November 15, 2016 2:54 pm

Intern Journal: Brittany Cook

Written by Brittany Cook


The morning meeting came to an end when I learned about the four follow-up patients Beatriz was scheduled to see for the day. Beatriz is one of the four exceptional nurses that works for MEDLIFE in Lima and I was able to go with her to see how she completes the MEDLIFE mission in her daily work. We set out towards Maria Auxiliadora Hospital in San Juan de Miraflores to help the first patient during a doctor's appointment. As we walked through the metal entrance gate, an energetic young teen ran towards us and hugged Beatriz. It was Gaby (*name changed), a patient of another MEDLIFE nurse who had a dental abscess and an external fistula. Beatriz asked her how she was doing and, after a short chat, said goodbye to continue our journey to meet with our first patient of the day. 

We made our way through the long, white hallway, down the winding staircase, and back into the corner designated for surgical and specialty consultations. The waiting space was buzzing with activity. Every seat was filled and the walkways were like the streets of Lima during rush hour. We took two laps through the waiting area but we could not find the first patient. As if she read our minds, Gaby and her family popped up behind us and Beatriz solicited her help in finding our elusive patient. With only a description of the patient, Gaby returned within five minutes with a location! While she was away, her mother expressed concern to Beatriz that Gaby would not get a much needed consultation because she had misplaced her DNI (National Identity Document-similar to a social security card in the United States).

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After Beatriz had worked with the first patient to figure out the next step in her treatment, she set out to help Gaby. Gaby needs jaw surgery soon so it was imperative that she had a consultation within the week. Without the DNI, the hospital was unable to make the appointment for her but Beatriz found another way. She went to a doctor that she had previously worked with and asked if he had any availability. He had an opening for later that day but he first needed her patient history. Beatriz went to the registrar to obtain the history but she was unable to access it without Gaby's DNI. After zig zagging her way around the hospital and filling out various forms, Beatriz found a way to get Gaby a temporary hospital DNI that expired at the end of the day. She went back to the doctor who was then able to access Gaby's medical history and fill out the paperwork necessary to schedule the appointment, much to Gaby's mother's relief. Gaby had the consultation and is now scheduled for her operation next week!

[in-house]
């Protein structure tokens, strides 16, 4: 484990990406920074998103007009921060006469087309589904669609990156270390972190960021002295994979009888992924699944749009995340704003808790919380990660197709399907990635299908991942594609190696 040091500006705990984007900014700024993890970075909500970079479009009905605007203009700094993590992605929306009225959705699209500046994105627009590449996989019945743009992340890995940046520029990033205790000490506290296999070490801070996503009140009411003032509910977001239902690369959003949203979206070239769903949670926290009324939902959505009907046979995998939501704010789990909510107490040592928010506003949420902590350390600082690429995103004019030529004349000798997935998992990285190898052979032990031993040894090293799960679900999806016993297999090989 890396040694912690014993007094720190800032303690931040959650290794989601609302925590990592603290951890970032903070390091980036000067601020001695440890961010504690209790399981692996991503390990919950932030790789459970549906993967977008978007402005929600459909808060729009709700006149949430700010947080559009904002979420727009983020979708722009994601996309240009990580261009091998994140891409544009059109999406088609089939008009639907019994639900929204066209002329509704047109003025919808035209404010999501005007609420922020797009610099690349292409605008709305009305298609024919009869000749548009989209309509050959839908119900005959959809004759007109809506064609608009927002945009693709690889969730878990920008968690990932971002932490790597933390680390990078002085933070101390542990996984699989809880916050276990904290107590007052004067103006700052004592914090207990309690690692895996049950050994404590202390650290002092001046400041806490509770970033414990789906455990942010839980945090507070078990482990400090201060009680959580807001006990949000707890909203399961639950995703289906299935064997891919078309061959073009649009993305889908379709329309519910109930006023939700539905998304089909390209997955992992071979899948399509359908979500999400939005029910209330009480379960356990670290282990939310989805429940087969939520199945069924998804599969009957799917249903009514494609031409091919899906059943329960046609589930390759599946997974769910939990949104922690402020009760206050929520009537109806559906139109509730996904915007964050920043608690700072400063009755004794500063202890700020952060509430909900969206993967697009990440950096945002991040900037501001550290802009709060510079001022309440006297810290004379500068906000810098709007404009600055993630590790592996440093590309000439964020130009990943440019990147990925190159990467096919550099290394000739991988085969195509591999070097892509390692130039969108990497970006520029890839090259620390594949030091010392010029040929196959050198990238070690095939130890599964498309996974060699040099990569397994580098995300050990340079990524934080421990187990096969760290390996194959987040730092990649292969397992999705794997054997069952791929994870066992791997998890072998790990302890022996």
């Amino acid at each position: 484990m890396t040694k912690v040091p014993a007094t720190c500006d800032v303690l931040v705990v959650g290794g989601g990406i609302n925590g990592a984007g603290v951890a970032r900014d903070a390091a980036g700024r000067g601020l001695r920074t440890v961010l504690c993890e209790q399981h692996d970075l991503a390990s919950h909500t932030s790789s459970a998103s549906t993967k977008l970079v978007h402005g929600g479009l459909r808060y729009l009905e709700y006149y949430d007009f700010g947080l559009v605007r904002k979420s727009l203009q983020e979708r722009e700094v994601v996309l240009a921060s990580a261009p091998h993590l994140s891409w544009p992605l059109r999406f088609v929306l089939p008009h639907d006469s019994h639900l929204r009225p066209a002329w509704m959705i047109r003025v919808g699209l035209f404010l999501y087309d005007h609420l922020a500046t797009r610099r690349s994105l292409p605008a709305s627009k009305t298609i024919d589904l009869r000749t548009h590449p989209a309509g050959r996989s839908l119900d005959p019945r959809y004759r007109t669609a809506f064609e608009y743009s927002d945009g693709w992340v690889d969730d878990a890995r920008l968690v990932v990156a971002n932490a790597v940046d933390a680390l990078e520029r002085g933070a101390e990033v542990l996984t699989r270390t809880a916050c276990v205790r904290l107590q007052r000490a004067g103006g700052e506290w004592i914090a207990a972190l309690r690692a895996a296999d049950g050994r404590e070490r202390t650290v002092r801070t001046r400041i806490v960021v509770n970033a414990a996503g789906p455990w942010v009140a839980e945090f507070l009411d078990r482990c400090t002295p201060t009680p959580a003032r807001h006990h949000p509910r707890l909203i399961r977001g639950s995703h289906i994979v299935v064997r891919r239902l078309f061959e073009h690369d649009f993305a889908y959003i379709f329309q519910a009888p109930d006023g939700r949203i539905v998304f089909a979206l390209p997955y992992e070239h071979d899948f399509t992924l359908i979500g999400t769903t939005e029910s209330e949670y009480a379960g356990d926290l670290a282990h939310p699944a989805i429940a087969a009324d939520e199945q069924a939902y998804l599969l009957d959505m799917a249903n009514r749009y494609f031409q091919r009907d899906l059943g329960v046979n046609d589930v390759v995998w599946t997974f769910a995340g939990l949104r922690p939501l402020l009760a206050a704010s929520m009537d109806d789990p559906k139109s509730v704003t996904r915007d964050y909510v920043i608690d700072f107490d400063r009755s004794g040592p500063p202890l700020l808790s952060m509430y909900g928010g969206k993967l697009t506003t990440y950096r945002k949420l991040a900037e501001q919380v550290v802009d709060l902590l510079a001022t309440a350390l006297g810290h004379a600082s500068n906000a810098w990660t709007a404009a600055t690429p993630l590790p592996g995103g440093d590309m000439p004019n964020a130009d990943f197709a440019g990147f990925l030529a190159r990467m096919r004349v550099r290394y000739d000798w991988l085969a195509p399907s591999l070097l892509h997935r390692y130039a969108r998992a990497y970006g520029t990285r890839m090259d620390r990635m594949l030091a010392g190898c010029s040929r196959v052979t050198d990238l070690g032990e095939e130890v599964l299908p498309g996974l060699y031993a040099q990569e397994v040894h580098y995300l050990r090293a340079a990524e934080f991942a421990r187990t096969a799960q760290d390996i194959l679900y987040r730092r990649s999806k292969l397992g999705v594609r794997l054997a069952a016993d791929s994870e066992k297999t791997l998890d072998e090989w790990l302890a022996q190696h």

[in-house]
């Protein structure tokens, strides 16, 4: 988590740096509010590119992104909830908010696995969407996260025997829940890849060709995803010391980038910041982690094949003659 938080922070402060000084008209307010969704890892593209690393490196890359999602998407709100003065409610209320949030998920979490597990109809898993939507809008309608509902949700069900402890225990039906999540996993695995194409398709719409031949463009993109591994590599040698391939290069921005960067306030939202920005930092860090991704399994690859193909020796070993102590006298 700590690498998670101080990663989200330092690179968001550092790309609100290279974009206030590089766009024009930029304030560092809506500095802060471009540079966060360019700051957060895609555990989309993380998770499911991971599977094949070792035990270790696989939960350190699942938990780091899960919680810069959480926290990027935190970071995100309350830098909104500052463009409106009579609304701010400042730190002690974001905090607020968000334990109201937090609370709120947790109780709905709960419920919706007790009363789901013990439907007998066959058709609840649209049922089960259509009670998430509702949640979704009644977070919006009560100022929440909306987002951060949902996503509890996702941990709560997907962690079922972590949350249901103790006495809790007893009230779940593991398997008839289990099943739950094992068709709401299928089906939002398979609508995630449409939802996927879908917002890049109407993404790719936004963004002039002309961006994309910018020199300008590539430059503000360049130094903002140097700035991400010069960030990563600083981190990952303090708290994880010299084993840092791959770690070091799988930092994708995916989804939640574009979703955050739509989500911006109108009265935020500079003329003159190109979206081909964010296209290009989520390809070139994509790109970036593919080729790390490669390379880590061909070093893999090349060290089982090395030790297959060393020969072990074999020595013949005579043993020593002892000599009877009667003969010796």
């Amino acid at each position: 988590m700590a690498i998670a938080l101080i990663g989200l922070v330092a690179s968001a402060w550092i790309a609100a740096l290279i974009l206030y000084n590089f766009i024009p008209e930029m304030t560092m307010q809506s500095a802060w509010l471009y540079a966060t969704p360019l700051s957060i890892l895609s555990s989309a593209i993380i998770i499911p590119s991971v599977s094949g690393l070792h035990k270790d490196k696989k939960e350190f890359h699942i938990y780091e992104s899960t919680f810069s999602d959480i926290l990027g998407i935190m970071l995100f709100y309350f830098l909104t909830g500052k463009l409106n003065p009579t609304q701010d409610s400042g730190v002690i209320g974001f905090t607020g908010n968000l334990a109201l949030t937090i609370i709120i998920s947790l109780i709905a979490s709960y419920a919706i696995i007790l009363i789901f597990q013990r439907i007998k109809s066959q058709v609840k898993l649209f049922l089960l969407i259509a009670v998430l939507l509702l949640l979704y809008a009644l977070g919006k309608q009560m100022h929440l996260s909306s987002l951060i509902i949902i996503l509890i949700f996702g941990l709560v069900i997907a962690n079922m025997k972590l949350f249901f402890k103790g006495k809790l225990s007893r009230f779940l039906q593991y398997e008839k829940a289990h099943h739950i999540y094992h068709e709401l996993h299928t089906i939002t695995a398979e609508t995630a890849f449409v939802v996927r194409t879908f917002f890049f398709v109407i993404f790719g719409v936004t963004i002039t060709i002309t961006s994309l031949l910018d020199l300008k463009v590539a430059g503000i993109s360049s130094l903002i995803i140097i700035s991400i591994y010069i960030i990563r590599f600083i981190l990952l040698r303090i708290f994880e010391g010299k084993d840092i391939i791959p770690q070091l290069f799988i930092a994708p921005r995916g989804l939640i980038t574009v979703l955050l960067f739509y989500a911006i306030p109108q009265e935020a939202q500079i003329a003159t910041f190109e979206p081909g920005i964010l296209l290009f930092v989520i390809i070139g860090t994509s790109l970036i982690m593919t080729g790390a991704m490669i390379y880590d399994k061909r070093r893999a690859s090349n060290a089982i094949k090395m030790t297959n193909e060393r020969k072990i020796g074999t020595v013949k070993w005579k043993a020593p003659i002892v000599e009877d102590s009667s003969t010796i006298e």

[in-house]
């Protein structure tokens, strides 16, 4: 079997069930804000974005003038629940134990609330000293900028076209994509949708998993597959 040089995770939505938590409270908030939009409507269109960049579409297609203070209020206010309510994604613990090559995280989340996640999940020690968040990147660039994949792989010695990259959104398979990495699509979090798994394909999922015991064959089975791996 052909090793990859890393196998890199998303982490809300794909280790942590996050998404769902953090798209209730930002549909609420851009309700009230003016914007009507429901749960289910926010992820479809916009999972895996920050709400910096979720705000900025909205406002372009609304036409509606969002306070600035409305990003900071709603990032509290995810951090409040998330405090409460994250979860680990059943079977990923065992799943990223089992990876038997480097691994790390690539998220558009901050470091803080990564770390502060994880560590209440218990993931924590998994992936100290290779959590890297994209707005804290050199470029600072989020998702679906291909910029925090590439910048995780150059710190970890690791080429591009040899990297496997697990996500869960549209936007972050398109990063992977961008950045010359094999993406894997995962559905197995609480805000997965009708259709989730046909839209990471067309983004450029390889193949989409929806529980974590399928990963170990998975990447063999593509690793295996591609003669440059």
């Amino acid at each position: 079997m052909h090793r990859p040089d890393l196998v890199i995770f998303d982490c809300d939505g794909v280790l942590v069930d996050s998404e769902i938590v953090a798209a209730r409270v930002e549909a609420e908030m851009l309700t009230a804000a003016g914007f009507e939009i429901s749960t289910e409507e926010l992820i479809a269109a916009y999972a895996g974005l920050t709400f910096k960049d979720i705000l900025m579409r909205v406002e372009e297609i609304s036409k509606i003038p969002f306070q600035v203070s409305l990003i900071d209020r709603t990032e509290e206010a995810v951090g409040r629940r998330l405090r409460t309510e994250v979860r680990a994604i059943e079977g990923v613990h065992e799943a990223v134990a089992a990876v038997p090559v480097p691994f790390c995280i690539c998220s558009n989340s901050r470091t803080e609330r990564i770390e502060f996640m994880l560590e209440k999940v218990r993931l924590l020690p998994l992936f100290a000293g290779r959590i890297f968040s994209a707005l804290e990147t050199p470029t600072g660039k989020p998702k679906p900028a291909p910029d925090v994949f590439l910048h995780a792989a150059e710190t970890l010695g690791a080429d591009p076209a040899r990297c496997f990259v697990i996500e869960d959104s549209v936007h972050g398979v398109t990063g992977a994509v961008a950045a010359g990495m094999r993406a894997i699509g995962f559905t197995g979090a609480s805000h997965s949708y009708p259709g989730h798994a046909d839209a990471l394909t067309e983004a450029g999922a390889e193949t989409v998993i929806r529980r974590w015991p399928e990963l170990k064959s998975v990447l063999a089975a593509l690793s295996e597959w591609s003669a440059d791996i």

As I watched this all unfold, I realized two things. First, our nurses are dedicated to their patients and the MEDLIFE mission:

Our mission is to help families achieve greater freedom from the constraints of poverty, empowering them to live healthier lives. Our patients did not choose to be poor, but they have chosen to strive toward a better life; MEDLIFE stands beside them in this pursuit.

Beatriz already had a full schedule for the day but when a patient of another nurse came to her for help, she made the time to get her what she needed. Beatriz stood beside Gaby (when she was not busy running around the hospital) to get her the appointment that would enable Gaby to lead a healthier life.

The second thing I realized is that the MEDLIFE mission would be incredibly difficult to fulfill without the knowledge the nurses bring to the team. The medical system in Peru is difficult to maneuver which is why so many people are wary of seeking medical attention. The nurses are talented at getting our patients government aided health insurance, helping them work within the system during the treatment, and keeping the process moving when roadblocks arise. Without the nurses' abilities to work within the system to keep everything moving smoothly, many patients would not be able to get the care that they need.

The best part is, the nurses are motivated to do this work due to their own dedication and joy. Many of the patients live far away from our office in San Borja but there is no distance Beatriz and the other nurses are not willing to cover to bring the patients the aid they need to live healthier lives. Every day I come to work, I am surrounded by an incredibly selfless and dedicated group of people from different places and backgrounds. We have Beatriz, our nurse from Lima; Renato who lived in Honduras most of his life and studies International Business while working in Administration; Sarah from Britain who studies foreign language and European studies and works in communications; and me and my 10 fellow Volunteer Affairs interns who hail from eight different states in America and have varying educational backgrounds. Seeing first-hand the lengths Beatriz was willing to go to in order to help a patient was a great reminder of how fortunate I am to be a part of the MEDLIFE team during my internship.

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October 25, 2016 3:22 pm

Meet Student Advisor Board Part Two

Written by Jake Kincaid